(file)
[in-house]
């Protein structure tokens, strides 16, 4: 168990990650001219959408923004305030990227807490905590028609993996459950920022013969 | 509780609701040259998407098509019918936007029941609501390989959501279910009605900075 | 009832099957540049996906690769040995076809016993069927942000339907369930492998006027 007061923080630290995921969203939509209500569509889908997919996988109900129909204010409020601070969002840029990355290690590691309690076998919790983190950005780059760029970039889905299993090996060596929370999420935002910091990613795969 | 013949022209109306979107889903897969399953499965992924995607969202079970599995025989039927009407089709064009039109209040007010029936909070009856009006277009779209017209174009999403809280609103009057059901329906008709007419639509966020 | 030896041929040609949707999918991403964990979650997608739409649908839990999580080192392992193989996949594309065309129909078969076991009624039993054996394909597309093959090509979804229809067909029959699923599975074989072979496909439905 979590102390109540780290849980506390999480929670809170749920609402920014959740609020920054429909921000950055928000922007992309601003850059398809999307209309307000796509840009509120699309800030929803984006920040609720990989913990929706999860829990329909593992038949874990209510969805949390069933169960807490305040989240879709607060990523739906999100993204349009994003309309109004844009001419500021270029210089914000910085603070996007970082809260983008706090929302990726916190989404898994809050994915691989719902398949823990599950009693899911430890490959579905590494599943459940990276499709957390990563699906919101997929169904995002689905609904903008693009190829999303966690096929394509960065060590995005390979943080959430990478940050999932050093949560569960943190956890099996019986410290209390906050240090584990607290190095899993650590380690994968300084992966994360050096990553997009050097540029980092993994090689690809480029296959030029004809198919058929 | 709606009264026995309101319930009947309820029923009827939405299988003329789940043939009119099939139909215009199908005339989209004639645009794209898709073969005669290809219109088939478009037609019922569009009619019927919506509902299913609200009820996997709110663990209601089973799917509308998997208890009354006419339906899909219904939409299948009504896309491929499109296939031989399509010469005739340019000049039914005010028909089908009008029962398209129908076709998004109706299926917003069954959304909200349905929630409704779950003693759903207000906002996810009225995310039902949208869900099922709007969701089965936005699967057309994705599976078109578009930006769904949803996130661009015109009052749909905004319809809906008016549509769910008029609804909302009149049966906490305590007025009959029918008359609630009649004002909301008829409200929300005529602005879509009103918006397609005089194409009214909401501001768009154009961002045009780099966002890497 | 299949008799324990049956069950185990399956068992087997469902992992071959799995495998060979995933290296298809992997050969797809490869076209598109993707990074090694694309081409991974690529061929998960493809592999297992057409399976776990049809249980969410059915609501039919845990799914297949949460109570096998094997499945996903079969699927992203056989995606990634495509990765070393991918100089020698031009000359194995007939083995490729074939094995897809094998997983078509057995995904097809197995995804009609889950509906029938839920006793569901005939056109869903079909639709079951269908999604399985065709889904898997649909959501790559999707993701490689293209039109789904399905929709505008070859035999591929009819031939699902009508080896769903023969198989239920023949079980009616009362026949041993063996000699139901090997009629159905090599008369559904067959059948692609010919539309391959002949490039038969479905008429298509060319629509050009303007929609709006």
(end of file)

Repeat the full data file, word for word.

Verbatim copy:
[in-house]
């Protein structure tokens, strides 16, 4: 168990990650001219959408923004305030990227807490905590028609993996459950920022013969 | 509780609701040259998407098509019918936007029941609501390989959501279910009605900075 | 009832099957540049996906690769040995076809016993069927942000339907369930492998006027 007061923080630290995921969203939509209500569509889908997919996988109900129909204010409020601070969002840029990355290690590691309690076998919790983190950005780059760029970039889905299993090996060596929370999420935002910091990613795969 | 013949022209109306979107889903897969399953499965992924995607969202079970599995025989039927009407089709064009039109209040007010029936909070009856009006277009779209017209174009999403809280609103009057059901329906008709007419639509966020 | 030896041929040609949707999918991403964990979650997608739409649908839990999580080192392992193989996949594309065309129909078969076991009624039993054996394909597309093959090509979804229809067909029959699923599975074989072979496909439905 979590102390109540780290849980506390999480929670809170749920609402920014959740609020920054429909921000950055928000922007992309601003850059398809999307209309307000796509840009509120699309800030929803984006920040609720990989913990929706999860829990329909593992038949874990209510969805949390069933169960807490305040989240879709607060990523739906999100993204349009994003309309109004844009001419500021270029210089914000910085603070996007970082809260983008706090929302990726916190989404898994809050994915691989719902398949823990599950009693899911430890490959579905590494599943459940990276499709957390990563699906919101997929169904995002689905609904903008693009190829999303966690096929394509960065060590995005390979943080959430990478940050999932050093949560569960943190956890099996019986410290209390906050240090584990607290190095899993650590380690994968300084992966994360050096990553997009050097540029980092993994090689690809480029296959030029004809198919058929 | 709606009264026995309101319930009947309820029923009827939405299988003329789940043939009119099939139909215009199908005339989209004639645009794209898709073969005669290809219109088939478009037609019922569009009619019927919506509902299913609200009820996997709110663990209601089973799917509308998997208890009354006419339906899909219904939409299948009504896309491929499109296939031989399509010469005739340019000049039914005010028909089908009008029962398209129908076709998004109706299926917003069954959304909200349905929630409704779950003693759903207000906002996810009225995310039902949208869900099922709007969701089965936005699967057309994705599976078109578009930006769904949803996130661009015109009052749909905004319809809906008016549509769910008029609804909302009149049966906490305590007025009959029918008359609630009649004002909301008829409200929300005529602005879509009103918006397609005089194409009214909401501001768009154009961002045009780099966002890497 | 299949008799324990049956069950185990399956068992087997469902992992071959799995495998060979995933290296298809992997050969797809490869076209598109993707990074090694694309081409991974690529061929998960493809592999297992057409399976776990049809249980969410059915609501039919845990799914297949949460109570096998094997499945996903079969699927992203056989995606990634495509990765070393991918100089020698031009000359194995007939083995490729074939094995897809094998997983078509057995995904097809197995995804009609889950509906029938839920006793569901005939056109869903079909639709079951269908999604399985065709889904898997649909959501790559999707993701490689293209039109789904399905929709505008070859035999591929009819031939699902009508080896769903023969198989239920023949079980009616009362026949041993063996000699139901090997009629159905090599008369559904067959059948692609010919539309391959002949490039038969479905008429298509060319629509050009303007929609709006």